“Rushmore” (1998): Wes Anderson’s masterpiece (although it was only his second feature), and a great example of everything he does so well within his signature style: the framing, the pacing, the obsessive eye for detail, the soundtrack. Its oddball characters and absurd situations make it funny, especially within the interplay between Jason Schwartzman and Bill Murray. But what struck me more was the loneliness that bound these characters, and the sense of melancholy that lingers throughout.
“The Shining” (1980): Now that I’m a mother myself, I sort of question my parents’ decision to let me watch this when I was a little kid (especially given the fact that my dad looked kinda like Jack Nicholson back then). This isn’t even my favorite Stanley Kubrick film — that would probably be “2001: A Space Odyssey,” speaking of movies that people didn’t get when they first came out. But it’s still the scariest movie I’ve ever seen.
“Walk Hard: The Dewey Cox Story” (2007): Another movie that we quote endlessly around here. The Jake Kasdan-directed, Judd Apatow-produced parody of the musical biopic is just dead-on. The songs are legitimately good (and some, like “Guilty As Charged,” are even great), John C. Reilly is a scream in all his variations, and Jenna Fischer is adorable as a wholesome sex kitten.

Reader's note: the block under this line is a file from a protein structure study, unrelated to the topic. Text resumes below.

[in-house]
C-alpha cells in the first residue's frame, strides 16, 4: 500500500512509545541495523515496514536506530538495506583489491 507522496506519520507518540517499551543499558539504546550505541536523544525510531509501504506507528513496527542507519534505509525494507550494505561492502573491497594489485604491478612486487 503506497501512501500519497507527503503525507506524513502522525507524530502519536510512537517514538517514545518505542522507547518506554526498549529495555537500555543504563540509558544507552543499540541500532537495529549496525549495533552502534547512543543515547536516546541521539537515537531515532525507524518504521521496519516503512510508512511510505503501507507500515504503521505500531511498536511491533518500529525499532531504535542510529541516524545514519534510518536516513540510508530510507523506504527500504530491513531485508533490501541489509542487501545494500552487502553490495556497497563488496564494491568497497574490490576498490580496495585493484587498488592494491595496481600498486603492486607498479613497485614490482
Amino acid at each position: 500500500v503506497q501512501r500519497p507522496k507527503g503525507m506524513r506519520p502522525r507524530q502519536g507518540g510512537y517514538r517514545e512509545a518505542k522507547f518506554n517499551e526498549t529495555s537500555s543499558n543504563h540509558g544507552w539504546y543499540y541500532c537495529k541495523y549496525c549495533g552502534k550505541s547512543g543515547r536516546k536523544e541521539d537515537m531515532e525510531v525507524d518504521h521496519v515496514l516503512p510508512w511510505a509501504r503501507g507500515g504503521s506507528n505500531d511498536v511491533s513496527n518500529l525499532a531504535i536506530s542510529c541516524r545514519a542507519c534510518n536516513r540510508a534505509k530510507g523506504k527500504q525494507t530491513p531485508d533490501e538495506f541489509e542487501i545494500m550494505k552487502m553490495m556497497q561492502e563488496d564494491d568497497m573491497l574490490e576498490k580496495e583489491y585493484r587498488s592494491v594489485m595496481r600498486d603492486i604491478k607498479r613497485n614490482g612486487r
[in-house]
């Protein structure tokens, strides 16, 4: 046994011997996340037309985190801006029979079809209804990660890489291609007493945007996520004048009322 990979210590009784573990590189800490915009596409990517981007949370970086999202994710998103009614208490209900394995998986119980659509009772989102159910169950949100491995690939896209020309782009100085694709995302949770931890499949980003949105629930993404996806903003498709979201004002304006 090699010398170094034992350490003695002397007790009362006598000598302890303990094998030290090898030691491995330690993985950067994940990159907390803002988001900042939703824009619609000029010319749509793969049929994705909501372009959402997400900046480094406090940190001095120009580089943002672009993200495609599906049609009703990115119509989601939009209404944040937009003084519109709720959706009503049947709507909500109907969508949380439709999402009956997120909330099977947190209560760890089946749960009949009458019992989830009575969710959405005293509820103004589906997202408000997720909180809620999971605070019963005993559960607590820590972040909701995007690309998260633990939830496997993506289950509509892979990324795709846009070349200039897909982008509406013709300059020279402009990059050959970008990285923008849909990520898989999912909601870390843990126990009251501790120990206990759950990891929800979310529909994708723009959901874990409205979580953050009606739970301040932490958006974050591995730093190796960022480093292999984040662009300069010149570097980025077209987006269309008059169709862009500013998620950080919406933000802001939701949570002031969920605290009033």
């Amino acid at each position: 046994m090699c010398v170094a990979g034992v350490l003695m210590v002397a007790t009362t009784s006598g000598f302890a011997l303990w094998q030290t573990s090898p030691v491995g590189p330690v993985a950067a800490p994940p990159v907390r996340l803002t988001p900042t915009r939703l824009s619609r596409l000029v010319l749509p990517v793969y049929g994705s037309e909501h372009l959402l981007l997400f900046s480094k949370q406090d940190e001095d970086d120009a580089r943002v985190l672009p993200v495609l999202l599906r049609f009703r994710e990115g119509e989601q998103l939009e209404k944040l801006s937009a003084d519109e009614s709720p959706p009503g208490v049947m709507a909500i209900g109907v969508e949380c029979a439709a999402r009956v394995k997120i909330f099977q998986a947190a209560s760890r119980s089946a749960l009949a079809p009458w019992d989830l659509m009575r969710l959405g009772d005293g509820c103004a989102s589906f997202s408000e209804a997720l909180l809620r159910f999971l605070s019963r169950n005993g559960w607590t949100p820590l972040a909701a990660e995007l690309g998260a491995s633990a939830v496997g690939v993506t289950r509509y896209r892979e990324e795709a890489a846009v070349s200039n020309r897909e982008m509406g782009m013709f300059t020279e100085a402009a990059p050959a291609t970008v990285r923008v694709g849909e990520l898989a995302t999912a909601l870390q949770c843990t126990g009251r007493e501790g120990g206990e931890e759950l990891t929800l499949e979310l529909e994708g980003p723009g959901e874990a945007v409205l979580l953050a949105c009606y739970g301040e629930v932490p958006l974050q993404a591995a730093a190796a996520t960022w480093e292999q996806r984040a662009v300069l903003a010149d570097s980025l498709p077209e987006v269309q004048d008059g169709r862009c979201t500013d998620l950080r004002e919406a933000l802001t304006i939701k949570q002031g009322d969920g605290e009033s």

“The Wizard of Oz” (1939): It’s “The Wizard of Oz.” Next …
“Xanadu” (1980): I refuse to be ashamed of my love for “Xanadu.” We had the soundtrack on vinyl AND 8-track, and we’d listen to it in the carpool on the way to school in the morning. I pretty much wanted to be Olivia Newton-John back then. She was so pretty and she had great hair and she could roller skate and sing at the same time. Decades later, I had the privilege of seeing the cheeky Broadway production of “Xanadu” with the late, great Mike Kuchwara, the AP’s veteran theater writer, who remembered that I loved the movie and arranged tickets for me when I was visiting New York. He was a mensch.
“Zentropa” (1992): An early, great Lars Von Trier film. And for me, an early example of being wowed by a truly out-there foreign film once I opened myself up to the possibility of it. I recall seeing this at the Nuart in Santa Monica when I came home from college the summer before my senior year and just being blown away. The imagery — especially the use of color — was so bold, it almost frightened me. And it made me fall in love.